Castle Law, Glencorse

Boundary Stone(s), Cultivation Terrace(s), Cup Marked Stone, Fort, Settlement, Souterrain

Site Name Castle Law, Glencorse

Classification Boundary Stone(s), Cultivation Terrace(s), Cup Marked Stone, Fort, Settlement, Souterrain

Alternative Name(s) Castlelaw

Canmore ID 51871

Site Number NT26SW 2

NGR NT 22900 63870

Datum OSGB36 - NGR

Ordnance Survey licence number 100020548. All rights reserved.
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Administrative Areas

  • Council Midlothian
  • Parish Glencorse
  • Former Region Lothian
  • Former District Midlothian
  • Former County Midlothian

Archaeology Notes

NT26SW 2.00 22900 63870 Fort, Settlement, Souterrain, Cupmarks, Cultivation Terraces.

NT26SW 2.01 22978 63878 Boundary Marker

NT26SW 2.02 22960 63926 Boundary Marker

NT26SW 2.03 22918 63935 Boundary Marker

NT26SW 2.04 22872 63921 Boundary Marker

NT26SW 2.05 22833 63887 Boundary Marker

NT26SW 2.06 22821 63859 Boundary Marker

NT26SW 2.07 22838 63821 Boundary Marker

NT26SW 2.08 22878 63796 Boundary Marker

NT26SW 2.09 22949 63807 Boundary Marker

(NT 2290 6387) Camp (NR)

OS 6" map, (1957).

Fort and settlement (R W Feachem 1965) Castle Law. Excavations here in 1931-2, and in 1948 showed the single palisade trench of the earliest structure was succeeded by a single rampart reinforced internally with timber beams, at least near the gate. The course of the rampart differed slightly from the palisade, so that on one side of the entrance in the former the palisade was found outside it, and on the other, inside it. In the third phase a pair of ramparts and ditches was added outside the singleton to produce a standard multi-vallate fort of the period immediately before the local arrival of the Roman armies in AD 79 or 80. (R W Feachem 1963). A well- preserved souterrain, dating perhaps to the 3rd century AD, was also found, built into the ditch of the inner rampart near the old entrance to the settlement. Numerous finds were made, which are listed by V G Childe in 1933. They include sherds of Samian pottery, native pottery, a bloom of iron, and a buckle with apparently Celtic ornament, which Curle states is probably from provincial Germany, such buckles being common on Roman sites there. They were presented to the National Museum of Antiquities of Scotland (NMAS) in 1939. (Accession Nos. HH 425-63, 574-5.)

RCAHMS 1929; V G Childe 1933; Proc Soc Antiq Scot 1939 (Donations); S Piggott and C M Piggott 1954.

Generally as described and planned by above authorities. No trace of the palisade trench survives.

Resurveyed at 1/2500.

Visited by OS (RD) 2 February 1970.

Roman finds,all 2nd century, include an enamelled bronze brooch, glass bottle fragments and Samian. A Romano-Celtic mounting was also found. All are in NMAS.

A S Robertson 1970.

Photographed by the RCAHMS in 1980 (colour transparencies).

RCAHMS AP catalogue 1980.

This multivallate fort, a guardianship monument in the care of Historic Scotland, occupies a spur on the SE flank of Castlelaw Hill, about 150m NNW of Castlelaw farmsteading (NT26SW 66). Oval on plan, the fort measures about 82m from ENE to WSW by 35m transversely within the innermost rampart, which barely rises more than 0.5m in height internally, but is at least 1.5m in external height around most of its circuit. The outer defences comprise an earthen rampart accompanied externally by a deep ditch and a counterscarp bank, and internally by a broad quarry-ditch. These defences are best-preserved on the N, and elsewhere they have been reduced by the cultivation of rig-and-furrow (NT26SW 119) that almost completely surrounds the fort. On the NW, the rigs override the outer ditch and the counterscarp bank, and one rig appears to have been cultivated the length of the N side between the innermost rampart and the internal quarry ditch of the outer defences. On the S side, rigs measuring about 5m in breadth run uphill onto the lip of the counterscarp bank, but above this the defences have been transformed into a series of cultivation terraces at right-angles to the axis of the rig. The interior has also been extensively cultivated (on three separate alignments), but heavily-worn tracks extend up the slope through well-defined entrances on the WSW and SSE. A third entrance, on the ENE, is heavily disturbed, partly as a result of excavations carried out here by Childe (1933) and the Piggotts (1952).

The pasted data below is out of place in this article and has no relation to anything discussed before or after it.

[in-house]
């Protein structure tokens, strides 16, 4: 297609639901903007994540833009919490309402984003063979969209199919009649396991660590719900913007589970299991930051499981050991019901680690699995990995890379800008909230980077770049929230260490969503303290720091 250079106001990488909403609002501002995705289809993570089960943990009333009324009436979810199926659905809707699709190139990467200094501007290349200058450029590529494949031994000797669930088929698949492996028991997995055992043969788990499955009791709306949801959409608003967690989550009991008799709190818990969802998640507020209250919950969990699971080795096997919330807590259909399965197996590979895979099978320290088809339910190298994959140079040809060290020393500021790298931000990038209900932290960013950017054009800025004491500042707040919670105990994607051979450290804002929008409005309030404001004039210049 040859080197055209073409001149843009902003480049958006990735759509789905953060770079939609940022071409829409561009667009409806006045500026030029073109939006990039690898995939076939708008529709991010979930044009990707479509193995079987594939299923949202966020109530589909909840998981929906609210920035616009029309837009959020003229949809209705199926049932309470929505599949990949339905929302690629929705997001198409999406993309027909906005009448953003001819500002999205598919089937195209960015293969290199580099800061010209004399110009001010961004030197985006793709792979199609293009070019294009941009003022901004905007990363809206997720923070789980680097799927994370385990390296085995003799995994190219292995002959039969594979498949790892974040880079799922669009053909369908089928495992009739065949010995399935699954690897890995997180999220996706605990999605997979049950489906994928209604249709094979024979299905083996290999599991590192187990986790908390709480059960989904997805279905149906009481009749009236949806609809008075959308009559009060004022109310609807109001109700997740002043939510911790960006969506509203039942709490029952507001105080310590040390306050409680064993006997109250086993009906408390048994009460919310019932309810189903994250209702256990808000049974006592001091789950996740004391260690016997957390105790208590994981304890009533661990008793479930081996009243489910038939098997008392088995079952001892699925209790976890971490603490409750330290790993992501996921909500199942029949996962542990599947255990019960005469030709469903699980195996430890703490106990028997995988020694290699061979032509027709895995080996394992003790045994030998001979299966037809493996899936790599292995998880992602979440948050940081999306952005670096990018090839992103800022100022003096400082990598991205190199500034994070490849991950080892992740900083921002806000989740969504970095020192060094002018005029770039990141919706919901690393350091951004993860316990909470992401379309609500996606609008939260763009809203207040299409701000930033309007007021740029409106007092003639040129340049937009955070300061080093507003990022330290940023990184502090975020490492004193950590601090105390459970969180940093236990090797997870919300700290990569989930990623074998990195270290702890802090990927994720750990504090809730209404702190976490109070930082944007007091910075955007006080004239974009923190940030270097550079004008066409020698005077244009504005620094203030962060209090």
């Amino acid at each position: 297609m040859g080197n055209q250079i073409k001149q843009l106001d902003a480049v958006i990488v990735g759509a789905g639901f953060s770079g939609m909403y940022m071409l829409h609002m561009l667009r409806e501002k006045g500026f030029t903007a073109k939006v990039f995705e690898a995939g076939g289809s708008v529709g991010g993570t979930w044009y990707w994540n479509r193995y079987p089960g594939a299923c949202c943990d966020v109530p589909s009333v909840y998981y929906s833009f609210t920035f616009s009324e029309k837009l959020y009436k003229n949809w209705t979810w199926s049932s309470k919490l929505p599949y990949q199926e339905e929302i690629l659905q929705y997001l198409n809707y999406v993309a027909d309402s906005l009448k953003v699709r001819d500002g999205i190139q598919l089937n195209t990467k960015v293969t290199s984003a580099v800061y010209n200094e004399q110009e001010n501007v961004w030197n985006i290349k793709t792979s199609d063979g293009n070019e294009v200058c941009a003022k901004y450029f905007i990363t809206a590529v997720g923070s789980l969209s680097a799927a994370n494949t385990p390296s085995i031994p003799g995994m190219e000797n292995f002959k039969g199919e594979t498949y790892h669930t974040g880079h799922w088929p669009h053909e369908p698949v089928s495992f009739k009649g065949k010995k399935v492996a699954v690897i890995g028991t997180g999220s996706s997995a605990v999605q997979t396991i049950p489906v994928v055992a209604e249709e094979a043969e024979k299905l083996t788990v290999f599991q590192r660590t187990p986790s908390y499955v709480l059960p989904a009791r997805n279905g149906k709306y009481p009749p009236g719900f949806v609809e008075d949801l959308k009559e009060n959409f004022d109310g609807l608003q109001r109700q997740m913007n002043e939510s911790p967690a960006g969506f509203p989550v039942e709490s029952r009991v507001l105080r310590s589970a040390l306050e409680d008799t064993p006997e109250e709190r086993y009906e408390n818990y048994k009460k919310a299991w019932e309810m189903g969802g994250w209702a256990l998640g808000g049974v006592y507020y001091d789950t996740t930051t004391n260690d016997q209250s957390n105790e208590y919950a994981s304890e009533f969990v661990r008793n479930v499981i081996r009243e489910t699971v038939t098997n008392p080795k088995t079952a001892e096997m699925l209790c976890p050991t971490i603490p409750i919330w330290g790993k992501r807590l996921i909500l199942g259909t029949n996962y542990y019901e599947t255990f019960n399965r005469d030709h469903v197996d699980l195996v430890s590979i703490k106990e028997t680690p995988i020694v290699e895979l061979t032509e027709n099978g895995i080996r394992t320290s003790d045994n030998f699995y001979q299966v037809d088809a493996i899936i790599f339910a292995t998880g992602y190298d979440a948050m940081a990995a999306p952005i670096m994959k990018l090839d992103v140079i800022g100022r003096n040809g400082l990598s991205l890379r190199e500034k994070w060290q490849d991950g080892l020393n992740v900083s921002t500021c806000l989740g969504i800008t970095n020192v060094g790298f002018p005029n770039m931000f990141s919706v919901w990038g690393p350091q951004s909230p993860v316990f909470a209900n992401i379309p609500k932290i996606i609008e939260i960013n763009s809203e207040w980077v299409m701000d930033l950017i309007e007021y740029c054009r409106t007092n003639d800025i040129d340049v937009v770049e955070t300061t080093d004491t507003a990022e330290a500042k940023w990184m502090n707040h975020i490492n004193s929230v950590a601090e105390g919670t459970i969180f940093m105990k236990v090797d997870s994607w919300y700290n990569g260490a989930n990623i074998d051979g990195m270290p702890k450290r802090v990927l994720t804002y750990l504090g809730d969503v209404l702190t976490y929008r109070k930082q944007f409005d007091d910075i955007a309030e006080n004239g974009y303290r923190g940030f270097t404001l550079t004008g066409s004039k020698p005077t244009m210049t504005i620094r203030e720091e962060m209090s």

This entrance was also disturbed by the insertion of a souterrain into the quarry-ditch of the outer rampart. This was also excavated by Childe and is now capped by a concrete roof. The visible fabric of the passage and a side-chamber on the W appears to be largely as excavated by Childe. The passage measures about 21m in length from N to S and gradually widens from 0.9m at the entrance at the N end to about 1.6m at the slightly rounded terminal on the S. The wall also increases in height from 1.3m at the entrance to 1.7m at the terminal and in places it is slightly corbelled. A cupmarked stone is built into the top of the E wall at the terminal. The full dimensions of the stone cannot be determined, but it measures about 0.45m in width by 0.25m in thickness, and its slightly convex upper surface bears five cupmarks (two of them oval) up to 50mm in diameter by about 12mm in depth. The souterrain passage curves to the SSW about half way along its length, at which point a short length of passage leads off to a roughly circular chamber on the W. This chamber measures about 3.6m in diameter and up to 1.95m in height.

The fort and souterrain are enclosed by a fence, but the guardianship area is also defined by nine boundary markers (see NT26SW 2.01-09).

(CDTA 95-103, 269)

Visited by RCAHMS (JRS) 8 June 2005

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